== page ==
The Story: Better Wi-Fi Supports Student Success
You decide to make a presentation to campus leadership with the goal of receiving funding to refresh Wi-Fi technology and expand coverage. Knowing most decision-makers will not be swayed by statistics about the number of access points, lacking bandwidth, age of the equipment, old slow Wi-Fi standards, failure rates, overtime costs in the IT budget, limited network backhaul channels, lack of coverage, or new technology improvements, you decide a story about “why” you need to upgrade the Wi-Fi infrastructure will be more compelling. Realizing the complaints lodged by students are an excellent place to start, you reach out to a few specific students from your ticketing system. One of those students talked to you about the struggles of trying to get their degree while also being a single mother and working a full-time job. Their home and work environments are not conducive to studying, so they typically grab time before or after class to study. They found a couple of remote quiet places on campus to study, but the Wi-Fi is poor in those areas, and the student is struggling to keep up with their school work. This student’s story shows your audience why better campus Wi-Fi will support student retention, something they care about. Once you and the audience are emotionally in sync, you can use data to engage their rational minds, illustrating what the project will require and how the investment will contribute toward your institution’s student success goals. I’ve used this approach, and it works!
Example: Show How Security and Privacy Investments Support the Student Experience
The Risk: The Seamless Digital Experience Students Expect May Leave Data Unsecured
It is a challenge for most colleges and universities to invest sufficiently in data privacy and cybersecurity. You might not need to imagine this is true at your institution as your efforts to convince the campus about the growing need seem to be ignored or dismissed. In recent years, the need to enhance data privacy and security has become even more important as departments across campus are implementing systems designed to improve the student experience. Every one of those new systems needs to be integrated into your IT infrastructure, and most will be housing some type of student data. All of this expansion of IT systems is increasing institutional data privacy and security risk.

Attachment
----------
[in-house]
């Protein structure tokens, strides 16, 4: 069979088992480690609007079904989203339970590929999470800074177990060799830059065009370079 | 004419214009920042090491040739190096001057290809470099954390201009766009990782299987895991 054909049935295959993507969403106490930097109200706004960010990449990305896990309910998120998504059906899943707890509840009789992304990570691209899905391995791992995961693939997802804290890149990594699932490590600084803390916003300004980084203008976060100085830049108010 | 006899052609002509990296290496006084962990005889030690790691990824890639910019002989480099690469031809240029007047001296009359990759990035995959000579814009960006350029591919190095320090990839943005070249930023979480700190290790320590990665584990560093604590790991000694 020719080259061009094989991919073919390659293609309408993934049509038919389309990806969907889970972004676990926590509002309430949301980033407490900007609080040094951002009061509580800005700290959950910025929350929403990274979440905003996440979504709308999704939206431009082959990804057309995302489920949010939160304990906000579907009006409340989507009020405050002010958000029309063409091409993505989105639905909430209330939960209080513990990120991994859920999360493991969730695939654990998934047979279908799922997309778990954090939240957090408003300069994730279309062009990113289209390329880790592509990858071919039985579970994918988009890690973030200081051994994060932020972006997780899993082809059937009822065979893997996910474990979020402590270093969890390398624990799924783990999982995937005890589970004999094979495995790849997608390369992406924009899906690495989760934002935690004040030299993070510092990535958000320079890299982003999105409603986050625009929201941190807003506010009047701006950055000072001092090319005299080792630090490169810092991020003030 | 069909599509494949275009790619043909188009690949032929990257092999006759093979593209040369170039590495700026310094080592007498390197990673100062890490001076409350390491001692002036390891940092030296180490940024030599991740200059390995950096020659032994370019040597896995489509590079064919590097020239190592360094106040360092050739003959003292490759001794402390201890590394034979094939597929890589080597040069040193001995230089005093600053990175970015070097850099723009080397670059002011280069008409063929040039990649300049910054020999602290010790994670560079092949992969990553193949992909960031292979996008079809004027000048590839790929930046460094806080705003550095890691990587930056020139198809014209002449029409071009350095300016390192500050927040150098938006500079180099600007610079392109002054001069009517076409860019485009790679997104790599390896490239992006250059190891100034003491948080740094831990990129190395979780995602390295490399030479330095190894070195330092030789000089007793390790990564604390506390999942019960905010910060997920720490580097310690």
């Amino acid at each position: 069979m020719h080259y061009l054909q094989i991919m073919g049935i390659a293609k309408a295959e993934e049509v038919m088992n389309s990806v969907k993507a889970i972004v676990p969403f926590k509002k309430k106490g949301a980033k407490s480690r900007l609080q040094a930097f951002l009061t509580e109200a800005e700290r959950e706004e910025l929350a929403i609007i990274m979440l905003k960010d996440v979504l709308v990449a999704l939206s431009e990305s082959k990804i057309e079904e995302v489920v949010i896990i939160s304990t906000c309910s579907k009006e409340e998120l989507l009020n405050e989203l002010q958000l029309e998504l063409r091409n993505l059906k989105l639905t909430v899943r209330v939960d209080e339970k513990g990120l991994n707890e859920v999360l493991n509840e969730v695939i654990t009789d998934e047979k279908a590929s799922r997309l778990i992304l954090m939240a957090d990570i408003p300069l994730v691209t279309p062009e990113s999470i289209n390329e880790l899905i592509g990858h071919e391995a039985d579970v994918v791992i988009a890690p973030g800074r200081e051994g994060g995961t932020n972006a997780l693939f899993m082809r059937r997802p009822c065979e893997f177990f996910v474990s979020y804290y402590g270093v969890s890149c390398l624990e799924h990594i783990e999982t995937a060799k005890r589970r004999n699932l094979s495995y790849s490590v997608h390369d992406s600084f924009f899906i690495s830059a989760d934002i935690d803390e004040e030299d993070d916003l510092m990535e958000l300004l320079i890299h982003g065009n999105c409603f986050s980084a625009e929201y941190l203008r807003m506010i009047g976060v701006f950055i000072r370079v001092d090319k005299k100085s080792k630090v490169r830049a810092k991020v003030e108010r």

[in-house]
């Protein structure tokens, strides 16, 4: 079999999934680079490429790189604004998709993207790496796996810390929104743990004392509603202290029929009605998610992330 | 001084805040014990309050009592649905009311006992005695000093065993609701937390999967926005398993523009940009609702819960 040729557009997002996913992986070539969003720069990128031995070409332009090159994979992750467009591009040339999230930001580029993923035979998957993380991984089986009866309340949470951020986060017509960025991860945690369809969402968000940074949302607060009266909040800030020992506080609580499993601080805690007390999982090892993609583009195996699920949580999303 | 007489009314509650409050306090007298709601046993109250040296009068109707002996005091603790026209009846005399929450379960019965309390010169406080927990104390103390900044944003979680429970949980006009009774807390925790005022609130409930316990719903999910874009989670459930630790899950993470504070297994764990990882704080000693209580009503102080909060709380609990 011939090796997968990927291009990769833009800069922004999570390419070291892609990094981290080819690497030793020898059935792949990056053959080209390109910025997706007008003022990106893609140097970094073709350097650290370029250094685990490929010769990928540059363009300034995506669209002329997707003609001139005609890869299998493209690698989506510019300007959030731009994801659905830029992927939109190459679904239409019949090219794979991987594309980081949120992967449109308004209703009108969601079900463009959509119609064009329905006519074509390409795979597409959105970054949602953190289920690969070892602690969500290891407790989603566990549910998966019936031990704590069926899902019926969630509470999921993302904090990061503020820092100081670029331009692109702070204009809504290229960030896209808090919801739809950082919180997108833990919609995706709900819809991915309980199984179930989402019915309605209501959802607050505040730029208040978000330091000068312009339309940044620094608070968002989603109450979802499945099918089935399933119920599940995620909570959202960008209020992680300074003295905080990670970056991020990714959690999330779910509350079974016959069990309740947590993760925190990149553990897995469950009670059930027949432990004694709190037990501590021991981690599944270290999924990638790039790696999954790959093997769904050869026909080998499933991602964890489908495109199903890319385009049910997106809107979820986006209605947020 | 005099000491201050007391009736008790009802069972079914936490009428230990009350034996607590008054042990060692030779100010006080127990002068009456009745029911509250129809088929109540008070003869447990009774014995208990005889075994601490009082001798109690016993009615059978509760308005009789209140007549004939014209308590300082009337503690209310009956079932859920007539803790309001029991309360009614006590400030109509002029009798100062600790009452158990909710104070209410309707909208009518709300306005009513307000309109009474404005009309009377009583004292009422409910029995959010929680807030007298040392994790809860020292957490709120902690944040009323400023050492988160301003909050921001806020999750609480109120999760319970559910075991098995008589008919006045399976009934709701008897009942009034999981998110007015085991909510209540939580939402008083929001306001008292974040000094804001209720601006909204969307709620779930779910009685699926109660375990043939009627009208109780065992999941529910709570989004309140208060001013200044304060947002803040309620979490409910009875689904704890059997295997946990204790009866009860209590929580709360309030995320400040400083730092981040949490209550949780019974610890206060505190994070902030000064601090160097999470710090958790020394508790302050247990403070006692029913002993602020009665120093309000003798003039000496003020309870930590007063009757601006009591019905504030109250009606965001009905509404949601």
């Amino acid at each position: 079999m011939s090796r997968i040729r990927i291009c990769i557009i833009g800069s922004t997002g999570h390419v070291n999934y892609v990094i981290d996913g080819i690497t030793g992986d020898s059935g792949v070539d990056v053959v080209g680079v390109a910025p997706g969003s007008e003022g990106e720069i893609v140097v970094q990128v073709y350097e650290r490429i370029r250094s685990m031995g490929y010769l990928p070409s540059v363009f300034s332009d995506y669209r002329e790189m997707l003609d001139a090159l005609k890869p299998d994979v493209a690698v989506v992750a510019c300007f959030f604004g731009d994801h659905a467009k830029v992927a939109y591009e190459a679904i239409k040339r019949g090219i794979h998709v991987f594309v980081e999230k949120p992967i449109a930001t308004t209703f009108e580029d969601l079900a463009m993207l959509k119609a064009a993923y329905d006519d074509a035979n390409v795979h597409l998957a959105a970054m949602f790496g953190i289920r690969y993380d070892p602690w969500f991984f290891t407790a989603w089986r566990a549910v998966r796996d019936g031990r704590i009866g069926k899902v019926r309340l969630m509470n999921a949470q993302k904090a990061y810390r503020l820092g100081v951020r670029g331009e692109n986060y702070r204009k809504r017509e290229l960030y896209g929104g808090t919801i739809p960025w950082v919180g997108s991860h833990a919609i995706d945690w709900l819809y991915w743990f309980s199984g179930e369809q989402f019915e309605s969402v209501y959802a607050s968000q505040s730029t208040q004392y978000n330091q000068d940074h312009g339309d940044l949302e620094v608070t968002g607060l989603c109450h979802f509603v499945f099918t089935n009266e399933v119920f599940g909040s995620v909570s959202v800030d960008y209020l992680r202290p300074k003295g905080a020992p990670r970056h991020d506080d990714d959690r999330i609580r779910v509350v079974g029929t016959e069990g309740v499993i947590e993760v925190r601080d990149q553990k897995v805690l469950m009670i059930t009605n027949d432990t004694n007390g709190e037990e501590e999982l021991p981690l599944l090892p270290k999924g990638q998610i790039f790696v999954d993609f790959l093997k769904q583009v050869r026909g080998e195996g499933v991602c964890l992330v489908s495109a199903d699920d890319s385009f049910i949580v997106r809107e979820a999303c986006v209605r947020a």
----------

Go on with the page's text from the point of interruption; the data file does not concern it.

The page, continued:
The Story: Security and Privacy Investments Ensure Students Are Protected
To address the growing risk, many IT leaders start by talking to campus leadership about the growth of systems, integrations, personal information collected and stored, compliance, vulnerabilities, attack vectors, etc. Most campus leaders will agree that we need to protect student data, and many will assume that you are doing it already. Many won’t find your risk-focused presentation compelling. How can you advocate effectively for the security and privacy investments you need?
Instead of talking about technology risk management, start your presentation with the story of the human at the center. A typical incoming first-year student this fall was three years old when the iPhone launched; they know only a connected world. They are usually very comfortable sharing their data and trust your institution to keep it private. They will also tell you that dealing with data breaches can cause devastating impacts and stress for students who often have little room for things to go wrong with personal finances. Investments in security and privacy will ensure they get what they need, when they need it, and where they want it. Start your presentation with a story about one of these students. Talk about every technology touchpoint they encounter as they learn, work, and connect. When you shift your presentation to talking about security and privacy investments, your audience knows that the decisions they make will have an impact far beyond the IT organization. They will see the student at the center and understand why protecting their data and privacy is key to enabling the experience they expect and to supporting their retention and success.
Keep it Simple
As you prepare your presentation, remember that providing more data is not always the best approach. While not universal, most IT professionals like details, have access to lots of data, and usually track our departmental performance using metrics. As a result, we tend to write or present with an overwhelming amount of data. While we might be comfortable with this, it doesn’t work for most audiences. Their eyes glaze over and they stop listening. In “Ten simple rules for effective presentation slides,” Kristen M. Naegle provides tips for designing to avoid cognitive overload. The main point is to keep things simple by eliminating potential mental stumbling blocks for the audience. Don’t include text or graphs displaying too much information. Use high contrast colors and simple backgrounds with large fonts. Effective communication with data often falls into the “less is more” category. This is easy to write or say, but very difficult to pull off in practice. The urge to include one extra slide or essential data point is strong! As the presenter, you often can’t see the forest for the trees, and you may need outside help to identify the parts of your presentation that are too complex. Show your presentation to others and ask if it is too long or complicated. Be willing to take their advice, and remember that sometimes cutting is more important than including.